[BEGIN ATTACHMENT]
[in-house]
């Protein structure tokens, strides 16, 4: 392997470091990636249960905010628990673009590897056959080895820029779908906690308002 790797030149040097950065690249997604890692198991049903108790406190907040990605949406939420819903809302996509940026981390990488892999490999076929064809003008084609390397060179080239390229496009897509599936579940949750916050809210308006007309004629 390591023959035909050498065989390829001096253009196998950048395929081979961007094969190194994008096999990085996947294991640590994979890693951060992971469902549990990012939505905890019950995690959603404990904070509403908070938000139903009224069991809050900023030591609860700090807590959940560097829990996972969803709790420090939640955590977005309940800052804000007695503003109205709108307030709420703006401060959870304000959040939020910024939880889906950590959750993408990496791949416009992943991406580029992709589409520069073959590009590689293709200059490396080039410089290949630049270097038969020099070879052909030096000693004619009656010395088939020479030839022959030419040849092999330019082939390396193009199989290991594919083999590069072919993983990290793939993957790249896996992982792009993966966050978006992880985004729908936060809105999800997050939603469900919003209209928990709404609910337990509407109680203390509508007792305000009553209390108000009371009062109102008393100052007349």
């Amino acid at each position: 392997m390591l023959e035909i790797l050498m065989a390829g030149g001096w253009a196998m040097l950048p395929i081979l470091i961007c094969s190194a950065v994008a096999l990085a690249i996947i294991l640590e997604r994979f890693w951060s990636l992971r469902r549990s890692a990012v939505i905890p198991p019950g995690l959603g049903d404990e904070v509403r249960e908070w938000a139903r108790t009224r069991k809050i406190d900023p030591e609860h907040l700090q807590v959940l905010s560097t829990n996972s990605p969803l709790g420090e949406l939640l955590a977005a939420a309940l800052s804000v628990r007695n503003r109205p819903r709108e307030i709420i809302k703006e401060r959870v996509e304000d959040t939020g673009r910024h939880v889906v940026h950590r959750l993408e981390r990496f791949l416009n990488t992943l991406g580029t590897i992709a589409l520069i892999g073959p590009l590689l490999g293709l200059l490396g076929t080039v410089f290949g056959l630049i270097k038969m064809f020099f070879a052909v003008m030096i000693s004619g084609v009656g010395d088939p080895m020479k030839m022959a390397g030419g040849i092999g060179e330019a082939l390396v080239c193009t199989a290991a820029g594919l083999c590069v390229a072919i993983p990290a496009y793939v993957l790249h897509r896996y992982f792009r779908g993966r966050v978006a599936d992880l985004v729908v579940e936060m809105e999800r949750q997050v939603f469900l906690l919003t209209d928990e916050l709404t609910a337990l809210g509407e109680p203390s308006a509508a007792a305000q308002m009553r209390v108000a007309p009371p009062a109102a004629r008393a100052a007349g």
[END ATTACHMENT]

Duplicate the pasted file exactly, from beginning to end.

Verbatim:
[in-house]
């Protein structure tokens, strides 16, 4: 392997470091990636249960905010628990673009590897056959080895820029779908906690308002 790797030149040097950065690249997604890692198991049903108790406190907040990605949406939420819903809302996509940026981390990488892999490999076929064809003008084609390397060179080239390229496009897509599936579940949750916050809210308006007309004629 390591023959035909050498065989390829001096253009196998950048395929081979961007094969190194994008096999990085996947294991640590994979890693951060992971469902549990990012939505905890019950995690959603404990904070509403908070938000139903009224069991809050900023030591609860700090807590959940560097829990996972969803709790420090939640955590977005309940800052804000007695503003109205709108307030709420703006401060959870304000959040939020910024939880889906950590959750993408990496791949416009992943991406580029992709589409520069073959590009590689293709200059490396080039410089290949630049270097038969020099070879052909030096000693004619009656010395088939020479030839022959030419040849092999330019082939390396193009199989290991594919083999590069072919993983990290793939993957790249896996992982792009993966966050978006992880985004729908936060809105999800997050939603469900919003209209928990709404609910337990509407109680203390509508007792305000009553209390108000009371009062109102008393100052007349």
């Amino acid at each position: 392997m390591l023959e035909i790797l050498m065989a390829g030149g001096w253009a196998m040097l950048p395929i081979l470091i961007c094969s190194a950065v994008a096999l990085a690249i996947i294991l640590e997604r994979f890693w951060s990636l992971r469902r549990s890692a990012v939505i905890p198991p019950g995690l959603g049903d404990e904070v509403r249960e908070w938000a139903r108790t009224r069991k809050i406190d900023p030591e609860h907040l700090q807590v959940l905010s560097t829990n996972s990605p969803l709790g420090e949406l939640l955590a977005a939420a309940l800052s804000v628990r007695n503003r109205p819903r709108e307030i709420i809302k703006e401060r959870v996509e304000d959040t939020g673009r910024h939880v889906v940026h950590r959750l993408e981390r990496f791949l416009n990488t992943l991406g580029t590897i992709a589409l520069i892999g073959p590009l590689l490999g293709l200059l490396g076929t080039v410089f290949g056959l630049i270097k038969m064809f020099f070879a052909v003008m030096i000693s004619g084609v009656g010395d088939p080895m020479k030839m022959a390397g030419g040849i092999g060179e330019a082939l390396v080239c193009t199989a290991a820029g594919l083999c590069v390229a072919i993983p990290a496009y793939v993957l790249h897509r896996y992982f792009r779908g993966r966050v978006a599936d992880l985004v729908v579940e936060m809105e999800r949750q997050v939603f469900l906690l919003t209209d928990e916050l709404t609910a337990l809210g509407e109680p203390s308006a509508a007792a305000q308002m009553r209390v108000a007309p009371p009062a109102a004629r008393a100052a007349g």